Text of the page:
New state report card goes beyond test scores for Berkeley schools

The Bonar Street headquarters of the Berkeley Unified School District. Photo: Kaia Diringer

Information on student achievement and disparities at Berkeley schools is available in a new interactive — and quite colorful — database.

With the California School Dashboard the state has abandoned an accountability system based exclusively on standardized test scores. The “dashboard” includes other measures, like suspension rates and English learner progress, meant to paint a more comprehensive portrait of student achievement and reveal areas needing improvement. Performance in each category is ranked on a color-coded scale based on current status and yearly progress. The rankings are broken down by student demographic group at both the school and district levels, with the intention of identifying groups falling behind.

Districts will also have to report their progress on new indicators including school climate and parent engagement. Detailed information on how data is collected for each indicator is available on the state Department of Education website.

Photo: Screen shot from the California School Dashboard

The pilot version of the school dashboard went live earlier this month and will be fleshed out with more information this fall and in subsequent years.


“Our hope is that can we learn from this data in terms of setting goals for our students or schools next year,” said BUSD Superintendent Donald Evans.

So far, the dashboard entries for BUSD and its schools are populated with data that was previously collected, some two or three years old, but the new website makes it easy to compare and contrast. What is available on the site so far highlights disparities between schools and between the different student groups within each school.

Oxford Elementary School, for example, gets blue (the best performance ranking) across the board for lowest suspension rates, based on 2014-15 numbers and progress. Across town at LeConte, however, the suspension rates for many student groups — including socio-economically disadvantaged students, those with disabilities and African Americans — are much higher, dipping into the orange and red ratings at the bottom of the color scale.

At the high-school level, white and Hispanic students are also suspended less frequently than African-American students. The Berkeley High School 2015 graduation rate for English learners is far lower — 68%, which contributes to an ultra-low red rating — than any other group tracked.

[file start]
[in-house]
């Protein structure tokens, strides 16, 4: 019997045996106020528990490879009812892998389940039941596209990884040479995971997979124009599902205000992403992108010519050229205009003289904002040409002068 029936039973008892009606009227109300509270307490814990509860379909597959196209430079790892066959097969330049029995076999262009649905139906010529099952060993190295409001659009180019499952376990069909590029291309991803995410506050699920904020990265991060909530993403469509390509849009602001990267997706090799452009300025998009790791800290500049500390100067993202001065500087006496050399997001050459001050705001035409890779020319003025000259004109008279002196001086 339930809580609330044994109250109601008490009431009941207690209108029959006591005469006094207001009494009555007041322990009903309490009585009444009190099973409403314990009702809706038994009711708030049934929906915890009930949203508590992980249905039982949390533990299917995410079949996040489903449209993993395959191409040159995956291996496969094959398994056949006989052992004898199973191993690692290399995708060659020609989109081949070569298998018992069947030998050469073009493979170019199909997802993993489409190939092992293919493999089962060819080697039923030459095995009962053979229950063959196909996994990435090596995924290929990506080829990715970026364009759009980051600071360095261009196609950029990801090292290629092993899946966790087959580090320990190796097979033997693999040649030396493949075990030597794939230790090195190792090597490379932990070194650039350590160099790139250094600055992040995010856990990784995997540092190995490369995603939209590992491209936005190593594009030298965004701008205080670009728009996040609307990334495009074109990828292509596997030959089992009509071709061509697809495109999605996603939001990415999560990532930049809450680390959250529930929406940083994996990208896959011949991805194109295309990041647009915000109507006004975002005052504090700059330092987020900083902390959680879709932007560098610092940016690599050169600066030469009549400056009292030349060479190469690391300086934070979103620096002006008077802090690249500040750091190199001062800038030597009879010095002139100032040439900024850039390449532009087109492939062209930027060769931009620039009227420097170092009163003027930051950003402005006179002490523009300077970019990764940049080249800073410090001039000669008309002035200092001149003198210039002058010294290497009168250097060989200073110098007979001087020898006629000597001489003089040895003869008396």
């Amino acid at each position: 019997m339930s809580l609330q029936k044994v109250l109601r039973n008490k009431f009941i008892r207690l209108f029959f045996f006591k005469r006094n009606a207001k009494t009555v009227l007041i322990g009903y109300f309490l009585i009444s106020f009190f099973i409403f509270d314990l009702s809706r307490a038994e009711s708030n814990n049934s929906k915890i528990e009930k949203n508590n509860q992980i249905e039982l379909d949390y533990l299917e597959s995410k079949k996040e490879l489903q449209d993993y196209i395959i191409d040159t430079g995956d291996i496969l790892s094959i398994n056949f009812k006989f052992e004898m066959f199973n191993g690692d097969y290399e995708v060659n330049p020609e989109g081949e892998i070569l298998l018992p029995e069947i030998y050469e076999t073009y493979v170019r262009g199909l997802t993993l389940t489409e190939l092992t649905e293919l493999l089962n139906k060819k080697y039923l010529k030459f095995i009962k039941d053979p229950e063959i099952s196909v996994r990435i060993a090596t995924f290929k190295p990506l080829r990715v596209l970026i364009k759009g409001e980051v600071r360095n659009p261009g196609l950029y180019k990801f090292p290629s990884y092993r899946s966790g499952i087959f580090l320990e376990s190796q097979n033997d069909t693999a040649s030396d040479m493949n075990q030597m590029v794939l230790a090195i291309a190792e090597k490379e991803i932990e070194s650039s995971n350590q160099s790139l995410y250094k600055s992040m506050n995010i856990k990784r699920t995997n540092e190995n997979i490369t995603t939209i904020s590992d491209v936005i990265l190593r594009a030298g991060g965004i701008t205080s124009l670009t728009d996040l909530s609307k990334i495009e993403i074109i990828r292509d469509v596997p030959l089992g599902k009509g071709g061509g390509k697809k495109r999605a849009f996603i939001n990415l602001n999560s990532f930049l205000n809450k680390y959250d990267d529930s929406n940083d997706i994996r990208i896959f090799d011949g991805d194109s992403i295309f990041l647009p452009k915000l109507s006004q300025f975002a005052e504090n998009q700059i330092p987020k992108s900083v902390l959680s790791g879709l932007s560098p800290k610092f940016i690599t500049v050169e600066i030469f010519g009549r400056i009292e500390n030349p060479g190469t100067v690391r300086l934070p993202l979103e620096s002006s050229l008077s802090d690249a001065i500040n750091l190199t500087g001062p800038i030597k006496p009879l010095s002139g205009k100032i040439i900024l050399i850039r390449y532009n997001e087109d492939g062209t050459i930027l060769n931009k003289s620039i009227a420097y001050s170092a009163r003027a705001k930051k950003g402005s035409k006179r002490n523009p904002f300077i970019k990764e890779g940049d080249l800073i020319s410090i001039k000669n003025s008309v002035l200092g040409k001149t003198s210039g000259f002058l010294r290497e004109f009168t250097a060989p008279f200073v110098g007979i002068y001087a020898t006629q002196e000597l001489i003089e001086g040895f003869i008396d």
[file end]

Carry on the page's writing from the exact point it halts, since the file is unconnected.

The dashboard still includes standardized test scores. All California students take the Smart Balanced Assessment (SBA) tests for English language arts and math in grades three through eight and 11th grade. The state is trying out a science test this spring as well.


The current academic rankings on the dashboard are based on 2016 SBA scores. The variation, both among Berkeley schools and among student groups, is striking. At the middle school level, for example, King gets the highest, blue, rank for math scores overall, though certain student groups have lower ratings. At Longfellow the gap is even wider, with white students scoring blue and African-American and Hispanic students getting the second-to-lowest orange rank. Willard gets an overall orange rank for math test scores, with several groups earning the lowest red score.

“The SBA is just one way of measuring student outcomes,” Evans said. “That’s just a snapshot, and we have other snapshots.”

But the dashboard is far more elaborate than the old method of tracking student and school performance. Schools used to receive a single Academic Performance Index score based only on standardized tests. The API was a number on a scale of 200 to 1,000, with 800 being the goal. Berkeley High’s most recent API score was 735.

To the chagrin of some educators and administrators who bemoaned its simplicity, some parents used the API score to decide where to enroll their children or buy a home.

The dashboard is “a more complex instrument, showing both status and progress on indicators, making it difficult to compare schools and districts at a glance, but overall this should yield a more meaningful portrait of a school or district than a single score,” said BUSD spokesman Charles Burress in an email.


See the district’s webpage on the dashboard.